This is easily the best-looking Shrek game to date with fantastic character designs and intricately charming animations. The level designs are exquisite, and while admittedly a bit linear in their maze-like construction, never feel to constrained. You are never prevented from backtracking within a level and you can always revisit any level from the Ogre Came hub. Special effects are excellent with fire and smoke and evil pumpkins that rise out of the patch and attack or creepy skeletons that rattle up from the cemetery. I love the bubble hint system that pops up a portrait of the character required to interact with any specific item. Many of the textures border on photo-realistic, especially the water. The cutscenes are fully rendered in 3D with a CG quality that rivals what you’ll see in theaters.
This latest Shrek game features some excellent sound-alikes, or at least they sound authentic enough for me. It’s been over a year since I’ve seen a Shrek movie so I don’t have fresh dialogue to compare, but it all sounds pretty much exactly what I remember. Donkey is sassy, Puss is suave, Fiona is feisty, Shrek has his Scottish accent, and Pinocchio and Ginger sound as annoying as ever. There is also plenty of idle chatter from the various characters that inhabit the world.
The worlds come alive with fantastic environmental sounds and special effects for explosions and such, but the best audio comes from the music. Not only do you get an immersive score to carry you through the adventure, from time to time you will get into these Action Battle Theater events where the game will mirror those epic fight scenes from the movie complete with licensed music cues that will play through the duration. I normally detest these types of game-padding events, but the music totally made it part of the experience.
Shrek Forever After is a 6-8 hour game for a single pass and you can double that for the mandatory second pass required if you want to get a 100% on each level. What could have easily become artificial game extension are complete sections of levels that open up after your characters earn their second-tier abilities, so it’s almost like playing a whole new game, even if you do have to backtrack on familiar ground.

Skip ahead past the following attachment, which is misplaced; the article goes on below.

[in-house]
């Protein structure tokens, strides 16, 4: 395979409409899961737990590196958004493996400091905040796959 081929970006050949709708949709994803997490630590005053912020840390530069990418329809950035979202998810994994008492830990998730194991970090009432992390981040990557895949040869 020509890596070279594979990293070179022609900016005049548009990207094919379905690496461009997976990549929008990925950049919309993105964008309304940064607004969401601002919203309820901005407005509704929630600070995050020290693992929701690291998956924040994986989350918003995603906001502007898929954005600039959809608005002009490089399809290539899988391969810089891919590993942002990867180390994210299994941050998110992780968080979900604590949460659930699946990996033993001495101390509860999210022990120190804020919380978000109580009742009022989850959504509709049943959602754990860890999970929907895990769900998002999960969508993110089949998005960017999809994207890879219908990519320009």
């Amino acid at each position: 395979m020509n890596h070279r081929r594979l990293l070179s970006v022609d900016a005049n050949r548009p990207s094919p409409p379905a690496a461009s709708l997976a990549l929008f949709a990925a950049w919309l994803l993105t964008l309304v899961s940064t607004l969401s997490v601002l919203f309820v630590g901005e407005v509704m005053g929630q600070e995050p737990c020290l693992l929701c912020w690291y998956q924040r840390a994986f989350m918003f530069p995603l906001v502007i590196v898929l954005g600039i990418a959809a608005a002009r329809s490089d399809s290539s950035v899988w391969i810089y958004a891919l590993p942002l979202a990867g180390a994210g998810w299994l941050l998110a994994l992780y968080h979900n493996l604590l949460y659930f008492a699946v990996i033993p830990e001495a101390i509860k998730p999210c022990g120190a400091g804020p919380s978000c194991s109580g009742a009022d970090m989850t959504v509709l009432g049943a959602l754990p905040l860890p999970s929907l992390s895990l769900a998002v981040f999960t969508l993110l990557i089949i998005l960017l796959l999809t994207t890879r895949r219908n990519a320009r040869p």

The game is obviously designed for at least two players although I did manage to get through most of my first pass solo. I did bring a friend onboard for the co-op puzzles and the final two stages and found that the game works surprisingly well either way. You will have those moments where you are fighting for control of the screen as you move in opposite directions and there are some moments, like trying to steer a paddleboat by walking to one of four sides, where it might be better for all other players to temporarily drop out of the game. And that is the beauty of this game design. Players can drop in and out with a mere press of the Start button and start helping out. Shrek Forever After is the epitome of a family friendly game.
I always approach these obligatory movie cash-in titles with a bit of hesitation, especially when the franchise has slowly been going downhill with each subsequent film since the first. But all the movie ads and media hype are declaring this the best movie since the first, so we can only hope Shrek gets the theatrical sendoff he deserves. At least when it comes to videogames, Shrek is going out with magical style. Share the fun, share the laughs. Shrek Forever After is easily the best Shrek game I have ever played on this or any previous generation system, and is one of my top three “movie games” of all time.